A sole remedy clause simply provides that a client can only recover damages under the contract against the firm that is a party to the contract, and not against any individual employees, officers, or directors of the firm. This clause does not need any magic language to make it enforceable. It can simply say that the client cannot allege any cause of action arising out of the contract against any officer, director, or employee of the design professional firm. Such a clause will not only help to clarify expectations, but it likely will also help you sleep better at night knowing your personal assets are not on the line every time you perform services for a client under the umbrella of your firm.

Ultimately, contracts are simply about allocating risk. And to the extent you can shift risk away from you or your company by properly utilizing and drafting indemnity and sole remedy clauses as I’ve explained in this post, the more likely your business will be to stay profitable and protected.

Posted in Architects, Contract Clauses, Contracts, Design Professionals, Engineers, Indemnity, Landscape Architects, Sole Remedy, Uncategorized | Leave a comment

What Should my Contract Say? (Continued)

In my last post, I began a discussion about some important provisions that I think design professionals should include in every contract they sign. This post continues that discussion and focuses on limitation of liability clauses.

Design contracts can be exhaustingly complex, to say nothing of the complexity of the project being designed. Consequently, even the most conscientious design professional may agree, or expose itself, to a risk it was not aware of or willing to take. In some cases, these risks can be so great that an entire firm’s continued existence is at risk. Given this reality, aside from consistently and meticulously reviewing a contract before signing it, a design professional can include one provision that may significantly reduce, or eliminate entirely, this bet-the-business type of risk: a limitation of liability clause.

Such a clause does nothing more than it says: it sets a limit on the liability that a design professional will be exposed to under a contract. In other words, it is an agreement between you and your client that establishes the maximum liability you or your firm will be responsible for if there is a claim against you by your client on a project. It can be as simple as including a provision that says “under no circumstances will the design professional’s liability under this agreement exceed $50,000.”

This concept seems easy enough. But to ensure the clause is enforceable, here are a few pointers. Don’t just copy-and-paste some language you’ve seen in another contract. Doing so will make the clause appear “boilerplate” and may weaken your argument that you expressly negotiated the limitation of liability with your client. Try to make the clause as conspicuous as possible (although, as a style preference, I avoid the ALL CAPS, BOLD option)—just don’t put it in the fine print. Also, try to set a reasonable, meaningful dollar figure for your limitation of liability. Often, the dollar figure is tied to the design professional’s fee. To further increase the odds of clause’s enforceability, you may even want to require your client to put its initials by the amount, which will provide strong evidence that the clause and the amount were expressly agreed upon.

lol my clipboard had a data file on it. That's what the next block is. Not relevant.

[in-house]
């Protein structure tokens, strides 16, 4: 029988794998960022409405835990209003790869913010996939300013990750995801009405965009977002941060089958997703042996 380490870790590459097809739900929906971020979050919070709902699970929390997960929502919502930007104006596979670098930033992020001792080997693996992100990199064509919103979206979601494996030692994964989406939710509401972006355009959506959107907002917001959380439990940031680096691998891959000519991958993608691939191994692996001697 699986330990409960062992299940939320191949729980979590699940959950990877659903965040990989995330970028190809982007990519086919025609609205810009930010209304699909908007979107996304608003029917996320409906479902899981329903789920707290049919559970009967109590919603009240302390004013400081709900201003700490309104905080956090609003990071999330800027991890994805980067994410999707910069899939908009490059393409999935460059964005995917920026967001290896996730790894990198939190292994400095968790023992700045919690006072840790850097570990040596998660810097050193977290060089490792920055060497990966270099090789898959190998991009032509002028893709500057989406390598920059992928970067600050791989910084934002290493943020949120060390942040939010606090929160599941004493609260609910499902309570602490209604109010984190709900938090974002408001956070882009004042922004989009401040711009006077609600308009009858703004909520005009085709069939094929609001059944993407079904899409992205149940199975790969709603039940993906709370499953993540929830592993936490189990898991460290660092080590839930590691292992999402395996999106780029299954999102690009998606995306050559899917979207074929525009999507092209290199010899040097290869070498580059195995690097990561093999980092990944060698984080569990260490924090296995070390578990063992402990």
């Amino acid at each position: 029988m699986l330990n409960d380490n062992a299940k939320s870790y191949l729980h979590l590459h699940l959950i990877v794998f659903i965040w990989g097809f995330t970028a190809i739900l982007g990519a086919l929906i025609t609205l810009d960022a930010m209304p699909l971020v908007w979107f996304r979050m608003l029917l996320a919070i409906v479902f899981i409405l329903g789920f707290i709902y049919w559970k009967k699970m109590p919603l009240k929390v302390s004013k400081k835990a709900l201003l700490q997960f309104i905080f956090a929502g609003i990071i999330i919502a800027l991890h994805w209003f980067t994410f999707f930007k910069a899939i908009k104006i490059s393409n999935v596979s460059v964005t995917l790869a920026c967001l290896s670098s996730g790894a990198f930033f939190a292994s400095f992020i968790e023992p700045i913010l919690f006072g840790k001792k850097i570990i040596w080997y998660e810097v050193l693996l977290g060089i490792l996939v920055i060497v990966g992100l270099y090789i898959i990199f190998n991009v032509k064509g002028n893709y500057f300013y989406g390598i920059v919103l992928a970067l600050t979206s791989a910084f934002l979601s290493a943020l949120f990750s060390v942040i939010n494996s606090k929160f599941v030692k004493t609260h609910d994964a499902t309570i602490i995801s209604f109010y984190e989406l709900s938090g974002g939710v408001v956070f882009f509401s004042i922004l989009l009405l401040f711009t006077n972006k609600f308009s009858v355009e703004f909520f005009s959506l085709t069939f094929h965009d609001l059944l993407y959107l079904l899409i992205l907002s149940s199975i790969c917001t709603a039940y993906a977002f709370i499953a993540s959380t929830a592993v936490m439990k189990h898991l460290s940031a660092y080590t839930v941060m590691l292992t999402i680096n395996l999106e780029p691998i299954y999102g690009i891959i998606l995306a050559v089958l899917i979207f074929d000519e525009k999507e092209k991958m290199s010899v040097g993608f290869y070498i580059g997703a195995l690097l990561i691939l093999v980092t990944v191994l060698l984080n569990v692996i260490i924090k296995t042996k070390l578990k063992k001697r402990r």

Limitation of liability clauses can be complex, but the ultimate goal is, again, reducing the world of risk that you or your firm is exposed to on any given contract. Such clauses are not guaranteed to eliminate all possible claims against you or your firm, but they can eliminate many claims and can significantly reduce the likelihood that you or your firm will be irreparably damaged. So, don’t “bet the business” on every contract, remember to include a limitation on your liability.

Stay tuned for this a continued explanation of other critical clauses to include in your contracts.

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What Should My Contract Say? Clauses to Include in Every Design-Professional Contract

If you work in the design and construction industry, you have no doubt been told–or learned from sad experience–that you should only do work under a written and signed contract. For many of you, a written contract is standard procedure. The more important and difficult question then is, what should that contract say? In the next five blog posts,  I will attempt to partially answer that question. Specifically, I will explain five provisions that I think design professionals should put in every contract. Of course, many or most of these provisions should be included in every construction contract as well, but I am going to tailor my explanations and discussions to design professionals such as architects and engineers. Including these provisions in every contract, and writing them in a beneficial manner, will greatly reduce the world of risk that you or your firm are exposed to.

The Standard of Care.